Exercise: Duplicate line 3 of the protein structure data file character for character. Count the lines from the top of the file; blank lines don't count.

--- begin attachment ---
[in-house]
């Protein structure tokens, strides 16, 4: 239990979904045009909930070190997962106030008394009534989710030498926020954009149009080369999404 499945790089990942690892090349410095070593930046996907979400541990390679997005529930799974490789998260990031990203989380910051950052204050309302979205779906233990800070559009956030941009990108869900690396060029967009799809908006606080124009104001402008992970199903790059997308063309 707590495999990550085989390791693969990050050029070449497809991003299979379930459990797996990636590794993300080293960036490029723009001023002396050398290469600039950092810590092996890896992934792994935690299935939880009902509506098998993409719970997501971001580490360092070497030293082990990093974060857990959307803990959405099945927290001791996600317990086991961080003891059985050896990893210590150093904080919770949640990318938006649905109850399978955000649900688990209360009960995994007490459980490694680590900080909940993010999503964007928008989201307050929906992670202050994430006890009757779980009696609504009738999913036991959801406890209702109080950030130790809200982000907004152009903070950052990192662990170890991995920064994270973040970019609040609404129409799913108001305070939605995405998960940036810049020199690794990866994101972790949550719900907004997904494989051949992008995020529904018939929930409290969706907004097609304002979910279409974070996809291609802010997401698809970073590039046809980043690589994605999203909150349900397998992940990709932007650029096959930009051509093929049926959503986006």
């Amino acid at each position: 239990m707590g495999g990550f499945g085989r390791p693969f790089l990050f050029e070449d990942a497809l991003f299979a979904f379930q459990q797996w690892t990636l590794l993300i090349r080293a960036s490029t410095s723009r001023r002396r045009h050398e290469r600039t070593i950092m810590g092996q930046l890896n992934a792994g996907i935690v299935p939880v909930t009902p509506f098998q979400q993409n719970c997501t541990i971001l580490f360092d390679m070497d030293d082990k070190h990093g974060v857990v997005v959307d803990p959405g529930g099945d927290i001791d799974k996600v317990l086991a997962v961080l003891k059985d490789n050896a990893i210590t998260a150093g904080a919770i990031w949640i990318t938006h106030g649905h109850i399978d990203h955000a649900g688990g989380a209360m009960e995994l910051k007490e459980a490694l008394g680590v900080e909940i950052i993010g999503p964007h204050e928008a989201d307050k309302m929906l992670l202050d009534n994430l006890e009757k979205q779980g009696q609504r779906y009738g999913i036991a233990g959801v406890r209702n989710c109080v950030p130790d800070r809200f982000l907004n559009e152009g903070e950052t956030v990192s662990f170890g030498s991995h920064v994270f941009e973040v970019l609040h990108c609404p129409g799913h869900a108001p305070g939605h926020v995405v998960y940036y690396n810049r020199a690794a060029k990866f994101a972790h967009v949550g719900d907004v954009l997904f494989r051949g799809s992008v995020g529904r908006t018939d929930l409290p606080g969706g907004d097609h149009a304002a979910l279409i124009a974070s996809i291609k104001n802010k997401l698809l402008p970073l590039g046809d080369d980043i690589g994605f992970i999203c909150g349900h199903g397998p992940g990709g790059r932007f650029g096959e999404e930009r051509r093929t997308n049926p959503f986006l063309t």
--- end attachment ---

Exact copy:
């Amino acid at each position: 239990m707590g495999g990550f499945g085989r390791p693969f790089l990050f050029e070449d990942a497809l991003f299979a979904f379930q459990q797996w690892t990636l590794l993300i090349r080293a960036s490029t410095s723009r001023r002396r045009h050398e290469r600039t070593i950092m810590g092996q930046l890896n992934a792994g996907i935690v299935p939880v909930t009902p509506f098998q979400q993409n719970c997501t541990i971001l580490f360092d390679m070497d030293d082990k070190h990093g974060v857990v997005v959307d803990p959405g529930g099945d927290i001791d799974k996600v317990l086991a997962v961080l003891k059985d490789n050896a990893i210590t998260a150093g904080a919770i990031w949640i990318t938006h106030g649905h109850i399978d990203h955000a649900g688990g989380a209360m009960e995994l910051k007490e459980a490694l008394g680590v900080e909940i950052i993010g999503p964007h204050e928008a989201d307050k309302m929906l992670l202050d009534n994430l006890e009757k979205q779980g009696q609504r779906y009738g999913i036991a233990g959801v406890r209702n989710c109080v950030p130790d800070r809200f982000l907004n559009e152009g903070e950052t956030v990192s662990f170890g030498s991995h920064v994270f941009e973040v970019l609040h990108c609404p129409g799913h869900a108001p305070g939605h926020v995405v998960y940036y690396n810049r020199a690794a060029k990866f994101a972790h967009v949550g719900d907004v954009l997904f494989r051949g799809s992008v995020g529904r908006t018939d929930l409290p606080g969706g907004d097609h149009a304002a979910l279409i124009a974070s996809i291609k104001n802010k997401l698809l402008p970073l590039g046809d080369d980043i690589g994605f992970i999203c909150g349900h199903g397998p992940g990709g790059r932007f650029g096959e999404e930009r051509r093929t997308n049926p959503f986006l063309t």